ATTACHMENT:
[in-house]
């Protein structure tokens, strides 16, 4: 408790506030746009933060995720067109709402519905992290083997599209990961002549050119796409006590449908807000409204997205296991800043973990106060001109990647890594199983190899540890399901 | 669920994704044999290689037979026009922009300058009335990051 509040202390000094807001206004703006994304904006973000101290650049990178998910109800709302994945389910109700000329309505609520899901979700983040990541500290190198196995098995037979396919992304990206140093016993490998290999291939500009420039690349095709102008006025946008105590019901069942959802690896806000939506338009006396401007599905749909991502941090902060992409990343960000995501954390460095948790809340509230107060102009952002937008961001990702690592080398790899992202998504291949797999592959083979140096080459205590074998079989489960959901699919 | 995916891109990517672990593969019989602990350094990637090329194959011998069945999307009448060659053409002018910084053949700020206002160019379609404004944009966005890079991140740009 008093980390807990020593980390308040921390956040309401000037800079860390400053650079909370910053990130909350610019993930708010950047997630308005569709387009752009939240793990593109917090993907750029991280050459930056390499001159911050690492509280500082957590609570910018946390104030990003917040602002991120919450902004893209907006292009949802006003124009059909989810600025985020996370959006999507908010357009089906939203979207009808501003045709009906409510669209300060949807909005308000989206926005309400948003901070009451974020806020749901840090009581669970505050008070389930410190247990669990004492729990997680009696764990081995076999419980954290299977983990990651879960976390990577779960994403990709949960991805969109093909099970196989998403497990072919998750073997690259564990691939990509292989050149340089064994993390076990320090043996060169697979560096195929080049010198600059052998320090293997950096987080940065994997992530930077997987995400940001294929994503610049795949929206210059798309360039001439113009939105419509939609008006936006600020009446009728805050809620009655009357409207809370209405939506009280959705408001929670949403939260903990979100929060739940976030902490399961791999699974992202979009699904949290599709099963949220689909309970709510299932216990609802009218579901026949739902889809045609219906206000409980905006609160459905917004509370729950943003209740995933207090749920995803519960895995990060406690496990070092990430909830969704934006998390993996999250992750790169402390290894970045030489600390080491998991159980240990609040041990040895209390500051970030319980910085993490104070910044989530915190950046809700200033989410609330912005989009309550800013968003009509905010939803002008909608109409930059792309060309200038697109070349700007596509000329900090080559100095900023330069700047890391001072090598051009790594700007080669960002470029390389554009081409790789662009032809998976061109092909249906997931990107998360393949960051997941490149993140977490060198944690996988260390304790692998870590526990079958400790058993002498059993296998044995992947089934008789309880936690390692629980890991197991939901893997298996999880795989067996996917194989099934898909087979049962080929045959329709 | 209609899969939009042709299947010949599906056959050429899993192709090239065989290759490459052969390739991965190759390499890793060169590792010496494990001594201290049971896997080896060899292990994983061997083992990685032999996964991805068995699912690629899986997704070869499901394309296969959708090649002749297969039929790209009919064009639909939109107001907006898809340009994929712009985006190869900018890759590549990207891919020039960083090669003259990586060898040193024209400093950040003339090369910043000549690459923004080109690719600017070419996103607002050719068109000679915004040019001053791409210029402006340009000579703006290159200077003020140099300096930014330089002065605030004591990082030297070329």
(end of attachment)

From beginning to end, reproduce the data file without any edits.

[in-house]
């Protein structure tokens, strides 16, 4: 408790506030746009933060995720067109709402519905992290083997599209990961002549050119796409006590449908807000409204997205296991800043973990106060001109990647890594199983190899540890399901 | 669920994704044999290689037979026009922009300058009335990051 509040202390000094807001206004703006994304904006973000101290650049990178998910109800709302994945389910109700000329309505609520899901979700983040990541500290190198196995098995037979396919992304990206140093016993490998290999291939500009420039690349095709102008006025946008105590019901069942959802690896806000939506338009006396401007599905749909991502941090902060992409990343960000995501954390460095948790809340509230107060102009952002937008961001990702690592080398790899992202998504291949797999592959083979140096080459205590074998079989489960959901699919 | 995916891109990517672990593969019989602990350094990637090329194959011998069945999307009448060659053409002018910084053949700020206002160019379609404004944009966005890079991140740009 008093980390807990020593980390308040921390956040309401000037800079860390400053650079909370910053990130909350610019993930708010950047997630308005569709387009752009939240793990593109917090993907750029991280050459930056390499001159911050690492509280500082957590609570910018946390104030990003917040602002991120919450902004893209907006292009949802006003124009059909989810600025985020996370959006999507908010357009089906939203979207009808501003045709009906409510669209300060949807909005308000989206926005309400948003901070009451974020806020749901840090009581669970505050008070389930410190247990669990004492729990997680009696764990081995076999419980954290299977983990990651879960976390990577779960994403990709949960991805969109093909099970196989998403497990072919998750073997690259564990691939990509292989050149340089064994993390076990320090043996060169697979560096195929080049010198600059052998320090293997950096987080940065994997992530930077997987995400940001294929994503610049795949929206210059798309360039001439113009939105419509939609008006936006600020009446009728805050809620009655009357409207809370209405939506009280959705408001929670949403939260903990979100929060739940976030902490399961791999699974992202979009699904949290599709099963949220689909309970709510299932216990609802009218579901026949739902889809045609219906206000409980905006609160459905917004509370729950943003209740995933207090749920995803519960895995990060406690496990070092990430909830969704934006998390993996999250992750790169402390290894970045030489600390080491998991159980240990609040041990040895209390500051970030319980910085993490104070910044989530915190950046809700200033989410609330912005989009309550800013968003009509905010939803002008909608109409930059792309060309200038697109070349700007596509000329900090080559100095900023330069700047890391001072090598051009790594700007080669960002470029390389554009081409790789662009032809998976061109092909249906997931990107998360393949960051997941490149993140977490060198944690996988260390304790692998870590526990079958400790058993002498059993296998044995992947089934008789309880936690390692629980890991197991939901893997298996999880795989067996996917194989099934898909087979049962080929045959329709 | 209609899969939009042709299947010949599906056959050429899993192709090239065989290759490459052969390739991965190759390499890793060169590792010496494990001594201290049971896997080896060899292990994983061997083992990685032999996964991805068995699912690629899986997704070869499901394309296969959708090649002749297969039929790209009919064009639909939109107001907006898809340009994929712009985006190869900018890759590549990207891919020039960083090669003259990586060898040193024209400093950040003339090369910043000549690459923004080109690719600017070419996103607002050719068109000679915004040019001053791409210029402006340009000579703006290159200077003020140099300096930014330089002065605030004591990082030297070329």